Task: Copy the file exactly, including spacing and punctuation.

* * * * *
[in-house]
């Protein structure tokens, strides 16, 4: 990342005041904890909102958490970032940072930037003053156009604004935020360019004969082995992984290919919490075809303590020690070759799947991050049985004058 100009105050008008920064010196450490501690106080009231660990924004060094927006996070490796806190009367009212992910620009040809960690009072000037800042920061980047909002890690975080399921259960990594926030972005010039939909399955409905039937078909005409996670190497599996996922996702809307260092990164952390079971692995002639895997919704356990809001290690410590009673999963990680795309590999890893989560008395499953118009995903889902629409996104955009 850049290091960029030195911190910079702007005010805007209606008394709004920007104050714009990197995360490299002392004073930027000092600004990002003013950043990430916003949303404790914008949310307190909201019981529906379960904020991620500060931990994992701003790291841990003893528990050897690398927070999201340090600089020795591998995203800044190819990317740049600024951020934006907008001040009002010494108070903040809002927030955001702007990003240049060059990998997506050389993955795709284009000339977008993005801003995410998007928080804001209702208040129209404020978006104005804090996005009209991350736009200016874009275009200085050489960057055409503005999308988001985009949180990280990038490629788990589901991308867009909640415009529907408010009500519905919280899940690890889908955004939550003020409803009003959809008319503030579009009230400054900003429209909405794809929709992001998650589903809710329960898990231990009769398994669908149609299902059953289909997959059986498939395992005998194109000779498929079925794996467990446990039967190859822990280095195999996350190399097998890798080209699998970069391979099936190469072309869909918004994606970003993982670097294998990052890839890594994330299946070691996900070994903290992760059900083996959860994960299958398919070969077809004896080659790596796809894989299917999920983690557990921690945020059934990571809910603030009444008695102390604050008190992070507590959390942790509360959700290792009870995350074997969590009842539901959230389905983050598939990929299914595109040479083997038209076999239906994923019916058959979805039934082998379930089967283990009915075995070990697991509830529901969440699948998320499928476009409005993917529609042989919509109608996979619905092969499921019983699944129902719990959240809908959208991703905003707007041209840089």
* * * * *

[in-house]
């Protein structure tokens, strides 16, 4: 990342005041904890909102958490970032940072930037003053156009604004935020360019004969082995992984290919919490075809303590020690070759799947991050049985004058 100009105050008008920064010196450490501690106080009231660990924004060094927006996070490796806190009367009212992910620009040809960690009072000037800042920061980047909002890690975080399921259960990594926030972005010039939909399955409905039937078909005409996670190497599996996922996702809307260092990164952390079971692995002639895997919704356990809001290690410590009673999963990680795309590999890893989560008395499953118009995903889902629409996104955009 850049290091960029030195911190910079702007005010805007209606008394709004920007104050714009990197995360490299002392004073930027000092600004990002003013950043990430916003949303404790914008949310307190909201019981529906379960904020991620500060931990994992701003790291841990003893528990050897690398927070999201340090600089020795591998995203800044190819990317740049600024951020934006907008001040009002010494108070903040809002927030955001702007990003240049060059990998997506050389993955795709284009000339977008993005801003995410998007928080804001209702208040129209404020978006104005804090996005009209991350736009200016874009275009200085050489960057055409503005999308988001985009949180990280990038490629788990589901991308867009909640415009529907408010009500519905919280899940690890889908955004939550003020409803009003959809008319503030579009009230400054900003429209909405794809929709992001998650589903809710329960898990231990009769398994669908149609299902059953289909997959059986498939395992005998194109000779498929079925794996467990446990039967190859822990280095195999996350190399097998890798080209699998970069391979099936190469072309869909918004994606970003993982670097294998990052890839890594994330299946070691996900070994903290992760059900083996959860994960299958398919070969077809004896080659790596796809894989299917999920983690557990921690945020059934990571809910603030009444008695102390604050008190992070507590959390942790509360959700290792009870995350074997969590009842539901959230389905983050598939990929299914595109040479083997038209076999239906994923019916058959979805039934082998379930089967283990009915075995070990697991509830529901969440699948998320499928476009409005993917529609042989919509109608996979619905092969499921019983699944129902719990959240809908959208991703905003707007041209840089």